Customer Service at Sea

With all the trouble in the “friendly skies” lately, many travelers are considering vacation transportation alternatives. One such creative option is to take to the water aboard a cruise. Having just disembarked from our families’ third cruise vacation, I can safely say that customer service is alive and well on the open ocean. It’s mind-blowing to consider all the work that goes in behind the scenes to create an effort-free vacation for the guests aboard. Carnival Cruise Line has a bit of a reputation in the industry as being the “party boat,” however from my experience they are simply very good at accommodating all types of passengers (spring-breakers included).

Nate Brown, customer service

When you’re stuck on a ship for seven days, there’s bound to be at least one moment when you find yourself at guest services. Mine came as we were waiting for dinner and I noticed someone had left their purse in a public area. I returned the purse to guest services where an exceptionally kind gentleman named Chaimongkon showed a great deal of gratitude for the action performed. As I was filling out a form, an older gentleman walked in and abruptly grabbed the purse off the desk, muttered something about it being his wife’s, and scowled at both of us. The rudeness of the man left Chaimongkon and me in momentary shock. Later that evening, I returned to my room to find a handwritten note from Chaimongkon thanking me for returning the purse and a gift of two drink vouchers. His kindness turned a sour moment into a memorable service experience. This highlights just a few examples of what makes Carnival agents so good at their uniquely challenging jobs:

  • The emotional intelligence of the agent to witness the rudeness of another guest and then putting forth the effort to make it right
  • The ability of a front-line agent to make an executive decision and provide a monetary gift as an extension of goodwill
  • The timeliness and logistics by which he made these things happen

One of the most powerful things about the guest experience is the consistency. Chaimongkon fit right in with his shipmates – all of whom held themselves to this same standard. And it was not just at the guest services desk either. Both my daughters’ favorite crew member was “Waterslide Walter” who made their time in the water playground an absolute blast. The entire dining team blew us away. Despite a grueling all-day and most-of-the-night schedule, they went above and beyond on every detail.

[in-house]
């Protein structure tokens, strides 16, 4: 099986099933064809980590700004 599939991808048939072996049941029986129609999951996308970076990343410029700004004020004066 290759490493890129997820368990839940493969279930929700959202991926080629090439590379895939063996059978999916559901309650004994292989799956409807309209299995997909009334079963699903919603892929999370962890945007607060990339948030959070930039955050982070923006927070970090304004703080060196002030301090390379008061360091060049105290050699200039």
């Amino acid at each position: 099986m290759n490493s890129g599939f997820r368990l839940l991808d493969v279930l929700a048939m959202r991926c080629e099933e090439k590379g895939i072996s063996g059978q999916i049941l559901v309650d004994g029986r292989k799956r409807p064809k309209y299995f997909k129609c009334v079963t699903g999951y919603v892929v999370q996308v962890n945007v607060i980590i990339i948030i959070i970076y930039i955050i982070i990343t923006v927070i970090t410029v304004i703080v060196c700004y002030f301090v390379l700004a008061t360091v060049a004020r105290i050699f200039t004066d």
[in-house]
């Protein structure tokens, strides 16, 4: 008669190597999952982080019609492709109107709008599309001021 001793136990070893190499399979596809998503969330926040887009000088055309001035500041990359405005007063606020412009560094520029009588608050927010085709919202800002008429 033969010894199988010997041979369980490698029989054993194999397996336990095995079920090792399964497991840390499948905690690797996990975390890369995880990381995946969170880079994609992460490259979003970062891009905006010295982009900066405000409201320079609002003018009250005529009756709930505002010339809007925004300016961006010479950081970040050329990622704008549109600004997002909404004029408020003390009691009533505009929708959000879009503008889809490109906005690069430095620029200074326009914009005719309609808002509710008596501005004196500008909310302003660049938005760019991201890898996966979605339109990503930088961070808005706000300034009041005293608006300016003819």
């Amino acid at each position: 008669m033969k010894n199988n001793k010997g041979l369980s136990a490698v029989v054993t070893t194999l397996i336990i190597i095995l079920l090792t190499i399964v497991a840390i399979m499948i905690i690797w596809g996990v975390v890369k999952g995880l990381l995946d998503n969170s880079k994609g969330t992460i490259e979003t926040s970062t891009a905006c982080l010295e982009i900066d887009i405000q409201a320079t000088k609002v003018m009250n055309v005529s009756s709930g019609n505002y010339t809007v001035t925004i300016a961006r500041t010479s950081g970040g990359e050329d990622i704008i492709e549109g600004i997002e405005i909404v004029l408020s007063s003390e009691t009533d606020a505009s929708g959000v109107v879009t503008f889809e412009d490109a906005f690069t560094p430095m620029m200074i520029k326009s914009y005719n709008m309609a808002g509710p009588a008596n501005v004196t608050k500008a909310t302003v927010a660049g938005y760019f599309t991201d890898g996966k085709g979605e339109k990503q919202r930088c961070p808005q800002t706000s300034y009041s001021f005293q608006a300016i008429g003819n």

By this point, the service professional in me came out and I had to peek behind the curtain a bit. How did this remarkably consistent guest experience come to exist? I flip-flopped down to guest services in my swim suit, hoping that maybe I’d be able to set up a brief interview with the guest services supervisor the next day. Just five minutes later, I was sitting across from Sylvie who was happy to oblige the odd request (despite my lack of proper interview attire):

Question 1: How do you stay motivated to deliver exceptional customer service to extremely challenging people?

Patience and empathy were the key themes. Sylvie explained her technique of visualizing the guest as though they are a friend or family member facing significant discomfort. Where as I may see an annoying guest with a serious entitlement issue, Carnival agents are uniquely trained to disarm difficult situations with grace and calm confidence. While Sylvie didn’t explicitly say this, I could see that Carnival is extremely selective in their recruiting efforts. With a talent pool that spans the globe, the organization is somehow able to find those exceptional people for which these skills are simply part of their nature.

Question 2: How do you create such a positive and consistent service culture throughout the entire staff?

I learned here that while this is a trademark of the Carnival brand, each ship will often boost it’s own cultural utopia. This particular boat, the Carnival Magic, was known for having a very tight-knit crew and placing a premium on relationships. They are able to keep the energy up and motivate each other through the rapport gained over many years of shared experiences. As Lydia Dishman from Fast Company says, “meaningful work, leisure time, and positive emotions can’t hold a candle to relationships.”

Nate Brown, Customer Service

Having now lost my great tan and sea legs, I’m happy that the lessons learned aboard the Carnival Magic remain. Whether you’re 2,000 miles off the coast, or operating a support center in the desert of Las Vegas, these touches of Carnival Magic can enhance your customer experience:

  • Spend the time, effort, and money to recruit exceptional talent for which patience and empathy come naturally. While training can help to develop these gifts to some level, the baseline capacity needs to be there.
  • Enable your front-line staff to make critical game-time decisions, even those that may require a certain level of monetary compensation.
  • Work hard to create a “relationship context” within your group. Finding ways to bring people together and form friendships is way more powerful than any ping pong table, gift card, or “gamification” software.

Here’s to smooth sailing in your support center for years to come!

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